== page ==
Each accused receives a copy of the charges in his native language; outside influence on witnesses and trial participants is prohibited; the accused may challenge members of the commission; an accused may represent himself or have assistance of counsel; he is presumed innocent until guilt is established beyond a reasonable doubt; he is entitled to assistance to secure evidence on his behalf; he is not required to incriminate himself at trial and his silence is not held against him; he may not be tried a second time for the same offense; and he is entitled to the assistance of counsel through four stages of post-trial appellate review ending at the United States Supreme Court.
One myth is that the accused can be excluded from his trial and convicted on secret evidence. The administrative boards that determine if a detainee is an enemy combatant and whether he is a continuing threat may consider classified information in closed hearings outside the presence of the detainee. But military commissions may not. The act states, ?The accused shall be permitted … to examine and respond to evidence admitted against him on the issue of guilt or innocence and for sentencing.? Unless the accused chooses to skip his trial or is removed for disruptive behavior, he has the right to be present and to confront all of the evidence.
Many critics disapprove of the potential admissibility of evidence obtained by coercion and hearsay. Any statement by a person whose freedom is restrained by someone in a position of authority can be viewed as the product of some degree of coercion. Deciding how far is too far is the challenge. I make the final decision on the evidence the prosecution will introduce. The defense may challenge this evidence and the military judge decides whether it is admitted. If it is admitted, both sides can argue how much weight, if any, the evidence deserves. If a conviction results, the accused has the assistance of counsel in four stages of post-trial appellate review. These are clearly robust safeguards.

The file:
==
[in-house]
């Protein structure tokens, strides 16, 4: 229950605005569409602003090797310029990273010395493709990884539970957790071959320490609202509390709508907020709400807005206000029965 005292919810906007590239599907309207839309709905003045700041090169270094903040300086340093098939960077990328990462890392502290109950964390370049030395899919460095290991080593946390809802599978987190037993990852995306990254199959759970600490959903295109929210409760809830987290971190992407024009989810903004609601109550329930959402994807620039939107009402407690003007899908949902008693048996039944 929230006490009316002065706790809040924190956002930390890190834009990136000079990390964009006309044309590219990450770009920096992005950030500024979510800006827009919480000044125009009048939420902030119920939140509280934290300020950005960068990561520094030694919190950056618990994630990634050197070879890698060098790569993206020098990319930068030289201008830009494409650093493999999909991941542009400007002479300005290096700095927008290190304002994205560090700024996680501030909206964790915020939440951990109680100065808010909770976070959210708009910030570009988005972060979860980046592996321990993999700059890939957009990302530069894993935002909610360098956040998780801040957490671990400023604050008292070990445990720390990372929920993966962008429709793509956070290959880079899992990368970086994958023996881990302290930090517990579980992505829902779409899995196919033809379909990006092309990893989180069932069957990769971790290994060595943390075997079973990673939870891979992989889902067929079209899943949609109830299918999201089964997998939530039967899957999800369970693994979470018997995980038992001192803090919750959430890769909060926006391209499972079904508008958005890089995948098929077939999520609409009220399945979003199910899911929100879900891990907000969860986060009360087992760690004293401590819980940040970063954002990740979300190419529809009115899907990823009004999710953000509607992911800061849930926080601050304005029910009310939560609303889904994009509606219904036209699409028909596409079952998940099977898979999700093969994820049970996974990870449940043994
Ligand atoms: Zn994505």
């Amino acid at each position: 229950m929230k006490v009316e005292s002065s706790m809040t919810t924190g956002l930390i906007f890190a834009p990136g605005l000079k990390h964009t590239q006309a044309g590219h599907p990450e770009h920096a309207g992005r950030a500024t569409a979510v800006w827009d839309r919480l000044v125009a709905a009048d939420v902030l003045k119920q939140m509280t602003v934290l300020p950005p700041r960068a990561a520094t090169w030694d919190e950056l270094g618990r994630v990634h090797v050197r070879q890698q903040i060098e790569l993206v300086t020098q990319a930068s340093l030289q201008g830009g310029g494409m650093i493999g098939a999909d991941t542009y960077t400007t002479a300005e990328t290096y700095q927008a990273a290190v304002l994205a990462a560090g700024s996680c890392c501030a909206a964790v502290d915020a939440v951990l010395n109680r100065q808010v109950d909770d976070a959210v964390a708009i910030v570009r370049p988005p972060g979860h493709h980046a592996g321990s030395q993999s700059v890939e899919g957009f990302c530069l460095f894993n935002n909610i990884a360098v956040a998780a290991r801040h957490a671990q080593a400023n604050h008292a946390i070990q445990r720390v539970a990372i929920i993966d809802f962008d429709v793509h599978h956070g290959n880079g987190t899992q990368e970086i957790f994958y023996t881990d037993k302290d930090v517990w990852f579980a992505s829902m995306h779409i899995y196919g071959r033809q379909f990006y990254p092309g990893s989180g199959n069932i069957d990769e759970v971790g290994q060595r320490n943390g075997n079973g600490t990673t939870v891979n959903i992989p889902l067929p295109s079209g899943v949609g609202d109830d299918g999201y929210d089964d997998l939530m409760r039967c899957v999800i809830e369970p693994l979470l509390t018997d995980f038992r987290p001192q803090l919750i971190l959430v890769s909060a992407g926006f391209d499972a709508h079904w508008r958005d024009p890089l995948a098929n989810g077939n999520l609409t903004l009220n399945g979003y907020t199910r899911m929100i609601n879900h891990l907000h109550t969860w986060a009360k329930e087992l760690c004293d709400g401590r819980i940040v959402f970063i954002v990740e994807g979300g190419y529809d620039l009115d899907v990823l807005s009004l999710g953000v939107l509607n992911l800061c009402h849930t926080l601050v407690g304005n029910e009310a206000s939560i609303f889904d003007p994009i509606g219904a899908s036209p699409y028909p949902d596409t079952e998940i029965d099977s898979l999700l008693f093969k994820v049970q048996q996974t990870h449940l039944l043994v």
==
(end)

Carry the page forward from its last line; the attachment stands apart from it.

The Military Commissions Act says hearsay is admissible unless it is challenged. The party raising the challenge must persuade the military judge that the probative value of the evidence is substantially outweighed by the danger of unfair prejudice, confusion of the issues, or misleading the commission, among other reasons. While this standard permits admission of some evidence that would not be admissible in federal courts, the rights afforded Americans are not the benchmark for assessing rights afforded enemy combatants in military tribunals.
There is no ban on hearsay among the indispensable rights listed in the Geneva Conventions. Nor is there a ban on hearsay for the United Nations-sanctioned war crimes tribunals, including the International Criminal Court, the International Criminal Tribunals for the Former Yugoslavia and Rwanda, and the Special Court for Sierra Leone. The Nuremberg trials also did not limit hearsay evidence. Simply stated, a ban on hearsay is not an internationally recognized judicial guarantee.
Guantánamo Bay is a clean, safe and humane place for enemy combatants, and the Military Commissions Act provides a fair process to adjudicate the guilt or innocence of those alleged to have committed crimes. Even the most vocal critics say they do not want to set terrorists free, but they scorn Guantánamo Bay and military commissions and demand alternatives. The facts show the current alternative is worth keeping."